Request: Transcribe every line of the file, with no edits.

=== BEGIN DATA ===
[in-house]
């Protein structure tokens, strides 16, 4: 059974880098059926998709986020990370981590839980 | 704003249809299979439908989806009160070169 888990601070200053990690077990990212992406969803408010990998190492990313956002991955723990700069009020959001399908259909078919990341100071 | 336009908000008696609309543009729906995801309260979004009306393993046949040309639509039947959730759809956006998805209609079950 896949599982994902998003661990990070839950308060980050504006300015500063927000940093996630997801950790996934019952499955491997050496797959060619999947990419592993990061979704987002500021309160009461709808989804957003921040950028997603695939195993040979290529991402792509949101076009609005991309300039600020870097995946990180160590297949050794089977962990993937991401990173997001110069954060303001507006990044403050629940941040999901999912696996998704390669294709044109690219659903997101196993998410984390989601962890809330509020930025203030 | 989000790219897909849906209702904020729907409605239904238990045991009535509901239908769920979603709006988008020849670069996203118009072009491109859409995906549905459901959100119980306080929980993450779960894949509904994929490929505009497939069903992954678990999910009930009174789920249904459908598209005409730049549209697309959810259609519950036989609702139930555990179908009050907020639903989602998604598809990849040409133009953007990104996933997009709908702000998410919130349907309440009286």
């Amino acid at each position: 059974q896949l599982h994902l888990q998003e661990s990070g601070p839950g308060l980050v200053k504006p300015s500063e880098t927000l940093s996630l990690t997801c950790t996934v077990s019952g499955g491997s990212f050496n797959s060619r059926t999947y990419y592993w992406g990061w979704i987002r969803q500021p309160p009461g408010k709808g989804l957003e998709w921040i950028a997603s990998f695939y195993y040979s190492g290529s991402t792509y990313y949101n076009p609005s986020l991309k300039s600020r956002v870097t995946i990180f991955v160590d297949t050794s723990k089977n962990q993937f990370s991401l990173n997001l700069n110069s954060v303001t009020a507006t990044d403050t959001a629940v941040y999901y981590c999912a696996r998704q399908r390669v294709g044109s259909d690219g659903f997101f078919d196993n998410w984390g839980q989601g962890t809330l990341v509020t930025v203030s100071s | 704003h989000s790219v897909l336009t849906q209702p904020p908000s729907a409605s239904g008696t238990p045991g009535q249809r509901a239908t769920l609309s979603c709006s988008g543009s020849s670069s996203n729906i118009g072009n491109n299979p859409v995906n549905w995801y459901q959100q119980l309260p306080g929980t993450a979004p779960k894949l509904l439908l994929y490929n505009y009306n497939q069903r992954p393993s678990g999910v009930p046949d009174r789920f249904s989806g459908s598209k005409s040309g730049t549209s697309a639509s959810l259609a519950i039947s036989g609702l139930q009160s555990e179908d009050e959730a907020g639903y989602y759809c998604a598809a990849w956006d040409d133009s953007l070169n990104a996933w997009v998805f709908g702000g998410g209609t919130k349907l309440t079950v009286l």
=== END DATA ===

[in-house]
């Protein structure tokens, strides 16, 4: 059974880098059926998709986020990370981590839980 | 704003249809299979439908989806009160070169 888990601070200053990690077990990212992406969803408010990998190492990313956002991955723990700069009020959001399908259909078919990341100071 | 336009908000008696609309543009729906995801309260979004009306393993046949040309639509039947959730759809956006998805209609079950 896949599982994902998003661990990070839950308060980050504006300015500063927000940093996630997801950790996934019952499955491997050496797959060619999947990419592993990061979704987002500021309160009461709808989804957003921040950028997603695939195993040979290529991402792509949101076009609005991309300039600020870097995946990180160590297949050794089977962990993937991401990173997001110069954060303001507006990044403050629940941040999901999912696996998704390669294709044109690219659903997101196993998410984390989601962890809330509020930025203030 | 989000790219897909849906209702904020729907409605239904238990045991009535509901239908769920979603709006988008020849670069996203118009072009491109859409995906549905459901959100119980306080929980993450779960894949509904994929490929505009497939069903992954678990999910009930009174789920249904459908598209005409730049549209697309959810259609519950036989609702139930555990179908009050907020639903989602998604598809990849040409133009953007990104996933997009709908702000998410919130349907309440009286």
């Amino acid at each position: 059974q896949l599982h994902l888990q998003e661990s990070g601070p839950g308060l980050v200053k504006p300015s500063e880098t927000l940093s996630l990690t997801c950790t996934v077990s019952g499955g491997s990212f050496n797959s060619r059926t999947y990419y592993w992406g990061w979704i987002r969803q500021p309160p009461g408010k709808g989804l957003e998709w921040i950028a997603s990998f695939y195993y040979s190492g290529s991402t792509y990313y949101n076009p609005s986020l991309k300039s600020r956002v870097t995946i990180f991955v160590d297949t050794s723990k089977n962990q993937f990370s991401l990173n997001l700069n110069s954060v303001t009020a507006t990044d403050t959001a629940v941040y999901y981590c999912a696996r998704q399908r390669v294709g044109s259909d690219g659903f997101f078919d196993n998410w984390g839980q989601g962890t809330l990341v509020t930025v203030s100071s | 704003h989000s790219v897909l336009t849906q209702p904020p908000s729907a409605s239904g008696t238990p045991g009535q249809r509901a239908t769920l609309s979603c709006s988008g543009s020849s670069s996203n729906i118009g072009n491109n299979p859409v995906n549905w995801y459901q959100q119980l309260p306080g929980t993450a979004p779960k894949l509904l439908l994929y490929n505009y009306n497939q069903r992954p393993s678990g999910v009930p046949d009174r789920f249904s989806g459908s598209k005409s040309g730049t549209s697309a639509s959810l259609a519950i039947s036989g609702l139930q009160s555990e179908d009050e959730a907020g639903y989602y759809c998604a598809a990849w956006d040409d133009s953007l070169n990104a996933w997009v998805f709908g702000g998410g209609t919130k349907l309440t079950v009286l």